address a weekend meeting of the
National Governors Association in
Louisville, Ky. Carroll is chairman of
the state executives group.
One White House official, who
declined to be identified publicly, said
the president "decided now is the time"
for a reassessment of his domestic
policies. Another described the review
as "almost a domestic summit."
Aides passed word that Carter will
stay cloistered in the Maryland moun-
tains "well into next week." The aides
said no date has been set for Carter's
return to the White House.
ONE WHITE HOUSE official said '
key issues at Camp David are energy
and the economy. But the official said
"the discussions will not be limited to
those subjects."
The official said "the president will
not be returning to Washington until
he's seen the people he wants to see,
and has had time to assess what he has
heard."
See CARTER, Page 2

REDUCTIONS WOULD HURT HANDIC A PPED:
Saturday Dial-a-Ride may be cut

By BETH PERSKY
Reductions in transportation services
can inconvenience the average person.
But handicapped individuals who rely
on public transportation can find their
lives changed when certain services
become unavailable.
The Ann Arbor Transportation
Authority (AATA) late this summer
will consider recommendations to cut
Saturday Dial-a-Ride service for out-
county residents. This reduction would
mean many handicapped people who
work during the week might not be free
to travel to shop or socialize, according
to Lena Ricks, AATA Local Advisory
Council member. Ricks also is a staff
member of the Ann Arbor Center for
Independent Living, which provides
services to the handicapped.
"FOR THOSE PEOPLE who work, it
would eliminate the time they have for
shopping and some medical trips. It
would affect the center because we bve
many programs on Saturday," she
said.
Dial-a-Ride service outside the city
was cut from a rate of 18,000 to 15,000
service hours per year as of July 2, said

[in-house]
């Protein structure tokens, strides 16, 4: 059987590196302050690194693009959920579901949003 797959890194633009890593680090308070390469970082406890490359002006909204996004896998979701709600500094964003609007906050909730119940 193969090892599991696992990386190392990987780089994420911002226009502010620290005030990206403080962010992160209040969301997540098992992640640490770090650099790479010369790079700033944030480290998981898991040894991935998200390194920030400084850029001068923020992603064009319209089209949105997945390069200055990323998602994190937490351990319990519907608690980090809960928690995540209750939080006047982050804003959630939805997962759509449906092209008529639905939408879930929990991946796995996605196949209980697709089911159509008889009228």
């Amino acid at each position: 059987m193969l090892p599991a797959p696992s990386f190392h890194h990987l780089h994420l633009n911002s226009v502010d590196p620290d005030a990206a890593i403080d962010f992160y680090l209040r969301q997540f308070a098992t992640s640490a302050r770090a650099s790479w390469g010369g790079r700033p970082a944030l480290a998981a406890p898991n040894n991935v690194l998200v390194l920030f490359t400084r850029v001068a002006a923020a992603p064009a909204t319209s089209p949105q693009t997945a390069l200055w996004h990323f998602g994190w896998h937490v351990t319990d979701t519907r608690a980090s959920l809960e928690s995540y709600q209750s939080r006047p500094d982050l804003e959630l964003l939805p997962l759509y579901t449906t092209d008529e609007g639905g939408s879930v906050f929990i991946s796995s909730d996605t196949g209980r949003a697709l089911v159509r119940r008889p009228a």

Ray Perez, AATA special services
operation supervisor.
Perez said when Washtenaw County
reduced the amount of money it
provides for service outside Ann Arbor,
either Saturday service would have
been eliminated or vans would have
carried less passengers during the
week. He said Saturday service is being
continued on a trial basis until the end
of this summer. More than 30 han-
dicapped people attended the June 13
AATA Board meeting to protest
'The services are constantly
changing without people know-
ing it. It discourages riders.'
-John Weir, member of
AATA Adrisory Conncil

possible reductions in Saturday ser-
vice.
"WE WERE THERE because we
thought they were going to make a lot of
cuts we wouldn't know about," said
AATA Advisory Council member John
Weir. Weir is one of the handicapped
members of the council, which also in-
cludes several senior citizens.
The County Commissioner's Out-
County Transportation Policy Commit-
tee, which consists of three Washtenaw
County Commissioners, two elected
members, one senior citizen, and one
handicapped individual, is slated to
review out-county Dial-a-Ride at the
end of the summer. The committee will
then make a recommendation to the
AATA board.
"It's a great service when it works,"
said Weir. "In town it's not working too
badly. Out-county's about at a limit for
service."
"IT'S A PAIN to use," he added.
"You have to call in advance, and call
the next day to see if they take you."
Fewer vans have been available for
See POSSIBLE, Page 9